A contract negotiated with the region's largest transit union will save the cash-strapped Massachusetts Bay Transportation Authority more than $80 million over the next four years, officials said Monday.
Under the deal, the 4,100-member Boston Carmen's Union Local 589 will forgo a 2.5 percent pay raise that was scheduled for June. But in exchange, most union members including bus and subway drivers and bus maintenance workers would be protected from having their jobs outsourced over the next four years.
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The contract was approved by the fiscal control board that oversees the MBTA after being ratified over the weekend by union members.
The agency's acting general manager, Brian Shortsleeve, said the agreement marked a change in what has been an often combative relationship between the T and the union.
"We are pleased that the MBTA and Local 589 were able to find common ground on a game plan that will improve the MBTA's cost structure by altering the status quo in a way that will improve service for riders, fiscal accountability for taxpayers, and provide stability to our employees," Shortsleeve said in a statement.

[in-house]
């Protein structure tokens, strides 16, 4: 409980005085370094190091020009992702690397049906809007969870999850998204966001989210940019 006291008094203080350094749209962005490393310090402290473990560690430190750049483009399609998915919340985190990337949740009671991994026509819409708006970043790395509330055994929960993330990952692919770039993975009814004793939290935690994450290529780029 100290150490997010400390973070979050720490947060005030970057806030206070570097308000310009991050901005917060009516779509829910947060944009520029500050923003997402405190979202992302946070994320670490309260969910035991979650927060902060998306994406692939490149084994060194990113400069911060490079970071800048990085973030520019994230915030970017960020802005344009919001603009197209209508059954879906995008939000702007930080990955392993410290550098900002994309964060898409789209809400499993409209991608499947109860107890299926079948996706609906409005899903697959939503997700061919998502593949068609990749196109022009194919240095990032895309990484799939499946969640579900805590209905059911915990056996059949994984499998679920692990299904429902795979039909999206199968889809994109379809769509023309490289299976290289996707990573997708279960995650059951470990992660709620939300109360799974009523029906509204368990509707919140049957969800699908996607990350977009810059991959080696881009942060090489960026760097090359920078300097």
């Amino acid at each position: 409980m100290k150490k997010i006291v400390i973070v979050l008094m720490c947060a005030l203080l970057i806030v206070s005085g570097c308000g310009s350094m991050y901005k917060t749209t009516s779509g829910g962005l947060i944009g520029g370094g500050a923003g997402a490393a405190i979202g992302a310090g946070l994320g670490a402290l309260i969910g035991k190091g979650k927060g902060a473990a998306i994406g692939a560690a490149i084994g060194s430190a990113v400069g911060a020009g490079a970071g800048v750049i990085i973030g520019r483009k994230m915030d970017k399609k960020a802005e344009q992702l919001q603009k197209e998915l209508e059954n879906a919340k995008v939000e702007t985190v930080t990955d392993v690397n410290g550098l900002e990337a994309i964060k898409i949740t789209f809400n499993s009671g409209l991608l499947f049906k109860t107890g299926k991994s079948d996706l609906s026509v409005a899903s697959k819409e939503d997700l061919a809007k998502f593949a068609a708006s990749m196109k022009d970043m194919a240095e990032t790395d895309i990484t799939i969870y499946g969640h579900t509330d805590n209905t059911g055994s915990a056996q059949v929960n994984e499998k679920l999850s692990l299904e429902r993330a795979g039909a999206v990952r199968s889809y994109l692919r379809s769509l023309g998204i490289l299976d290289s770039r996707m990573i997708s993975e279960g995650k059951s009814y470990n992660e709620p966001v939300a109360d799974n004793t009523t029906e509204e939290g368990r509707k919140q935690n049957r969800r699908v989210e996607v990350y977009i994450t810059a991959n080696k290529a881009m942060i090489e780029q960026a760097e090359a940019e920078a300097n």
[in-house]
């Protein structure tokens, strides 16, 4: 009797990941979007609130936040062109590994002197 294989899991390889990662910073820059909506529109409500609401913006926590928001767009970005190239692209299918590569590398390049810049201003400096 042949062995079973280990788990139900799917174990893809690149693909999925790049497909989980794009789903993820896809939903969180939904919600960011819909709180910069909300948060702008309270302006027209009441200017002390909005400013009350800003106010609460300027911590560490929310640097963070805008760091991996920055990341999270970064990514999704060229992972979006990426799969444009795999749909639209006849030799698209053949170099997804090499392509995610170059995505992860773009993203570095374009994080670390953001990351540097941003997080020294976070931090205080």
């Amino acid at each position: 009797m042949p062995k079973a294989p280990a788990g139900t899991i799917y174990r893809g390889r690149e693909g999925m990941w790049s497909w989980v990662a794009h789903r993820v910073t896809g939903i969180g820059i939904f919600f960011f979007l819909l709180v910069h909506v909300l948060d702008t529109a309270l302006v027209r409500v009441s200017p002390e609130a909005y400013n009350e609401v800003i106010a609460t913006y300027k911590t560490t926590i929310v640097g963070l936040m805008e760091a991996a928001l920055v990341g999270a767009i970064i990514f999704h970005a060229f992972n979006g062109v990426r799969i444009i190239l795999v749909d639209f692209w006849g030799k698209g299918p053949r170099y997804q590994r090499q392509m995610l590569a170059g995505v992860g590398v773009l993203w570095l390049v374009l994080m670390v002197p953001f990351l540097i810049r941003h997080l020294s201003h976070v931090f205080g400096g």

After forgoing the previously negotiated pay raise next year, union members will receive pay hikes of 1.5 percent in 2018 and 2019 and 2.5 percent in 2020. Wages for newly hired bus and rail operators would be lowered.
The union's president, James O'Brien, said the deal was about job security and limits on privatization.
The agreement changes work rules to prohibit employees from collecting overtime unless they've already worked at least 40 hours in a week. It also creates a pilot program that would offer an option of a four-day, 10-hour-per-day work week for bus and rail operators.
The changes could save $750 million over the next 25 years, MBTA officials said.